UBC Theses and Dissertations

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UBC Theses and Dissertations

The Tantra-śuddha of Bhaṭṭāraka-Śrī-Vedottama : a translation and commentary Fern, David John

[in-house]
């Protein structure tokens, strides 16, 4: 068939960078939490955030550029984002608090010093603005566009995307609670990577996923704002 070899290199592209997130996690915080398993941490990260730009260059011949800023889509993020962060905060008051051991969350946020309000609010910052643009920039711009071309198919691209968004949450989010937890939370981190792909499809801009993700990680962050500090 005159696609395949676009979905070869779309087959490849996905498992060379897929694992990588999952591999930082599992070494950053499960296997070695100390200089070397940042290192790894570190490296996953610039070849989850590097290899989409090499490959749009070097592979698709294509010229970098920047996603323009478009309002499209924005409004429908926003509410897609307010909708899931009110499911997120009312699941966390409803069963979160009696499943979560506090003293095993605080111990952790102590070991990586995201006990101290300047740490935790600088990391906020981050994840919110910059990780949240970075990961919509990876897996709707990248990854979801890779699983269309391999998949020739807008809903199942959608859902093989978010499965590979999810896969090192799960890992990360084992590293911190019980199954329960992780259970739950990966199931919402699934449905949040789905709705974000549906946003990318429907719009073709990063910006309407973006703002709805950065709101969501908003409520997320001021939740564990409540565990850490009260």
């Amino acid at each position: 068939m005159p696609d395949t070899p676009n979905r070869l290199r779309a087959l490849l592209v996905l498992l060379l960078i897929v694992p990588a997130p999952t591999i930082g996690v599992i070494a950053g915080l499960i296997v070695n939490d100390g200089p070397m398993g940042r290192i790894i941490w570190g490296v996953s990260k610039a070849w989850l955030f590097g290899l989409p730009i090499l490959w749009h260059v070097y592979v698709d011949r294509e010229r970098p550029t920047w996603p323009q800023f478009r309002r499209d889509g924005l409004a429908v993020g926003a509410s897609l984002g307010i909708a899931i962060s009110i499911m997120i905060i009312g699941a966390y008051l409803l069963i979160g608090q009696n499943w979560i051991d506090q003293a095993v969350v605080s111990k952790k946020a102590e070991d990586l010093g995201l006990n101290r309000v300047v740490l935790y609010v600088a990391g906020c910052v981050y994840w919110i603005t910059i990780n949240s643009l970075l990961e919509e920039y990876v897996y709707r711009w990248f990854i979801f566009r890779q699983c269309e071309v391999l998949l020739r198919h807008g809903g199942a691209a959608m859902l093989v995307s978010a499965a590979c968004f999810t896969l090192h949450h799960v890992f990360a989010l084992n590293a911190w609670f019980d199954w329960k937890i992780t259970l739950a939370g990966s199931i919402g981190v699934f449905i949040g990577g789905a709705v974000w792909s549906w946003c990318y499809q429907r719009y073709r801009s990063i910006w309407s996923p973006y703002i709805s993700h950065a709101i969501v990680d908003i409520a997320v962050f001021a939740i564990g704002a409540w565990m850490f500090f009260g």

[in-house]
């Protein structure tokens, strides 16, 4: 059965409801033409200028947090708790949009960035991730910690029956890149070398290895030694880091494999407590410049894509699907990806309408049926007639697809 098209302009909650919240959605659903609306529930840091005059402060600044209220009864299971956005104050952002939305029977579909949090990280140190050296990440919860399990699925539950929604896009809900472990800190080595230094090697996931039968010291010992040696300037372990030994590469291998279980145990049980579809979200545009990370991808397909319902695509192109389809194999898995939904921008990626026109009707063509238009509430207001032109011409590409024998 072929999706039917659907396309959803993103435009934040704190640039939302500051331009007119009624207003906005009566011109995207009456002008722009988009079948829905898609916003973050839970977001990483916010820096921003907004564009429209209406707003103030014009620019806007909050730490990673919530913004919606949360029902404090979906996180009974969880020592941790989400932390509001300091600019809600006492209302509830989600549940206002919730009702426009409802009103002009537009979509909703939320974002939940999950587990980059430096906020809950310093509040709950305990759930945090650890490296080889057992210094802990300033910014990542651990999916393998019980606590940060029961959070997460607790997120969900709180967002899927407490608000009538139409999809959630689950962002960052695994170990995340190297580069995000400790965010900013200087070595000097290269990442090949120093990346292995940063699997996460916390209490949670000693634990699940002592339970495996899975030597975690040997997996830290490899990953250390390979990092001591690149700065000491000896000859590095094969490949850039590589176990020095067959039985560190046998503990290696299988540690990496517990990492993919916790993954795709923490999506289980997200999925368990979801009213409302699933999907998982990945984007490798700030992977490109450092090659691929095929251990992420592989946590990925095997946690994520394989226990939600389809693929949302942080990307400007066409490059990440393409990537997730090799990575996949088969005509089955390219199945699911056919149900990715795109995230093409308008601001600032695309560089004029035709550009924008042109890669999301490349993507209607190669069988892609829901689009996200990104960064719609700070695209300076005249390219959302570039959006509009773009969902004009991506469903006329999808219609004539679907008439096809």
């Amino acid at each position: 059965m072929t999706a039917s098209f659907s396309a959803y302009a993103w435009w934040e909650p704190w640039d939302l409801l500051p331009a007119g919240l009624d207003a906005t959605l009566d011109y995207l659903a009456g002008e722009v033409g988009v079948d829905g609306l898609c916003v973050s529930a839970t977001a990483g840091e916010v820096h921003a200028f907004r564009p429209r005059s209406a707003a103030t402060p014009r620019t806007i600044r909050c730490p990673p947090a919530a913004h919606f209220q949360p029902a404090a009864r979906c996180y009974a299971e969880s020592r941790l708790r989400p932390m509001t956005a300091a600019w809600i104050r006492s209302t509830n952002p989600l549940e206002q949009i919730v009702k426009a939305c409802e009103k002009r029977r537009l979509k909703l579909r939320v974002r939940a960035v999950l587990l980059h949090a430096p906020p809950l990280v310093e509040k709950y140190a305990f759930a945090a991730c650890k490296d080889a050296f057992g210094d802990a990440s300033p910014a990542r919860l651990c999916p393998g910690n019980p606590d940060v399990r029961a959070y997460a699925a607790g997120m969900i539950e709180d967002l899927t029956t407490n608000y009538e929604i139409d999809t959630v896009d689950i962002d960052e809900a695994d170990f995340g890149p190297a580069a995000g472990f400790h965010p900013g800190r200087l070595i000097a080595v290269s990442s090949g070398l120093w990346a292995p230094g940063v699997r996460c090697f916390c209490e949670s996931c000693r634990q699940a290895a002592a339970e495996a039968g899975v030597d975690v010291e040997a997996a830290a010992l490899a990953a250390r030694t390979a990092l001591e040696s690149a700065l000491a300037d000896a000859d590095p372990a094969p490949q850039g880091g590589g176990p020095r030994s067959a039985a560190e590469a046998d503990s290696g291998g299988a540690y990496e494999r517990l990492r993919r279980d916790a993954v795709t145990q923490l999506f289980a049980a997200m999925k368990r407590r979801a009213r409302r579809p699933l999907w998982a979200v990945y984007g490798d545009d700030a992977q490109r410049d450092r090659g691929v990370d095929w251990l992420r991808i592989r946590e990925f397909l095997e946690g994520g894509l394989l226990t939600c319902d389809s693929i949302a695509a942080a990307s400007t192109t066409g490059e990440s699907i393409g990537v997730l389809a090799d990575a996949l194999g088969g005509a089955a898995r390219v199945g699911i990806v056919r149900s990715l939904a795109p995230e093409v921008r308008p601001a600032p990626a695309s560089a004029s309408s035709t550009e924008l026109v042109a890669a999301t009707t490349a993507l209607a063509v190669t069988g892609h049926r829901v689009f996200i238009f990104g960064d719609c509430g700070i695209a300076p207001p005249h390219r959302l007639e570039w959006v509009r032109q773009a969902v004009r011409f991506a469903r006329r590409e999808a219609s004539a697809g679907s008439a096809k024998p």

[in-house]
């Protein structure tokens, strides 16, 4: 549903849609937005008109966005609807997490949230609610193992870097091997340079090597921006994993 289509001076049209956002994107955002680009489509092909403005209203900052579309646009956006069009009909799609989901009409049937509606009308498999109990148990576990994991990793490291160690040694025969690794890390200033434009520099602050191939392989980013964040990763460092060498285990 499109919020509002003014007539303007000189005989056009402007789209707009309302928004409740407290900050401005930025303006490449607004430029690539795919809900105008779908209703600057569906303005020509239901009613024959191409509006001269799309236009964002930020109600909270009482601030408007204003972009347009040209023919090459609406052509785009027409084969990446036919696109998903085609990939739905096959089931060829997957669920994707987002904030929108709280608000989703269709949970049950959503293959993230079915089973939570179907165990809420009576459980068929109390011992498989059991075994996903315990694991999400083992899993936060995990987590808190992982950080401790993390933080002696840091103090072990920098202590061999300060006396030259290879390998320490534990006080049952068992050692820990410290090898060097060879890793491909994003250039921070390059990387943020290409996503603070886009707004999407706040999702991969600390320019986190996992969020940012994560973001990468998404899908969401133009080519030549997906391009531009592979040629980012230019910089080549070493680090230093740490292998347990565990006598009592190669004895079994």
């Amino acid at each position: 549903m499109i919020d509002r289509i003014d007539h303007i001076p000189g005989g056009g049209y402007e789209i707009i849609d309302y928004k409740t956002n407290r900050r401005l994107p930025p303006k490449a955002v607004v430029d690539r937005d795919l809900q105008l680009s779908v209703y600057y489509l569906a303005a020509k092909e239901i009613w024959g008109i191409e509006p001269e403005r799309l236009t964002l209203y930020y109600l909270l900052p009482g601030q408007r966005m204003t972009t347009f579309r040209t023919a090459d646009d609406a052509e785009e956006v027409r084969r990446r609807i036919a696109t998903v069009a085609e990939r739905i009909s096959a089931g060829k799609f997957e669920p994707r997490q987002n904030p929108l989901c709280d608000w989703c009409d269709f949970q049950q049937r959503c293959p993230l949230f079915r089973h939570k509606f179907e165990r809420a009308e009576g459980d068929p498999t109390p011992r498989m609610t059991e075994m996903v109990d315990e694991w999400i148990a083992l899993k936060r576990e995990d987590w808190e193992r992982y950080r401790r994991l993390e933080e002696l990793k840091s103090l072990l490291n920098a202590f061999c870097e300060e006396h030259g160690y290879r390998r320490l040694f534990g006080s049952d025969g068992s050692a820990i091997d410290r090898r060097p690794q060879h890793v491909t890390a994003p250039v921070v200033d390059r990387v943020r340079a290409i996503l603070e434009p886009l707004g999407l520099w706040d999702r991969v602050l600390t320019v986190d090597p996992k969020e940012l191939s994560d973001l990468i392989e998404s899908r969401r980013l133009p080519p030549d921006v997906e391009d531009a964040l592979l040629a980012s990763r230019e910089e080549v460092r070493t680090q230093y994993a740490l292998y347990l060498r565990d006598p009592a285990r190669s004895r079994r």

This thesis is a translation of and commentary on the Tantra-iuddha (Purity of the System), a 14th century (circa) Sanskrit philosophical monograph defending the religious validity of the Pancaratra school. The work is attributed to a Sri Bhattaraka-sri-vedottama. Set in the framework of a debate between two Mimamsaka disputants the text follows the "objection-response" (purva-paksa - uttara-paksa) format so characteristic of the genre. I have divided the work into three more or less cohesive sections. In the first the author is faced with the problem of justifying the validity of his school and its smrti in the absence of confirmation by a sruti. He does so by hypothesizing a supporting sruti which existed in the past but has since been lost. In Section 2 the opponent plays the devil's advocate and suggests that the author: 1. Claim universal validity for all smrtis, (independent of sruti support), 2. reject the traditional requirement that smrtis be free from any taint of an ulterior motive, and 3. claim the status for the smrti of being an equally valid alternative to sruti in instances where the two appear to conflict. Fully cognizant that to accept any of these would be to undermine his position the author rejects all three proposals. In the third section the author clarifies the distinctions between his own school and four Saivite ones. He then responds to a number of objections and citations that declare the Pancaratra system to be non-Vedic, both in its beliefs and in its ritual practices. This he does by reinterpreting the intentions of alleged opponents such as Sankara and Rumania or by simply declaring deprecatory passages as inaccurate. The text draws heavily upon an earlier work by Yamuna, the Agama-pramanya, which also sought to defend the Pancaratrikas. Arguments and conclusions correlate highly throughout, with one significant difference. Whereas Yamuna speaks from the perspective of Vislstadvaita Vedanta, Bhattaraka Vedottama infuses the Pancaratra school with a much more monist tinge. This is perhaps the sole reason for studying the text; it reminds us that religious schools are rarely stagnant. Considerable variation occurred within movements bearing the same name and we would be foolish to cling to our generalizations too seriously.

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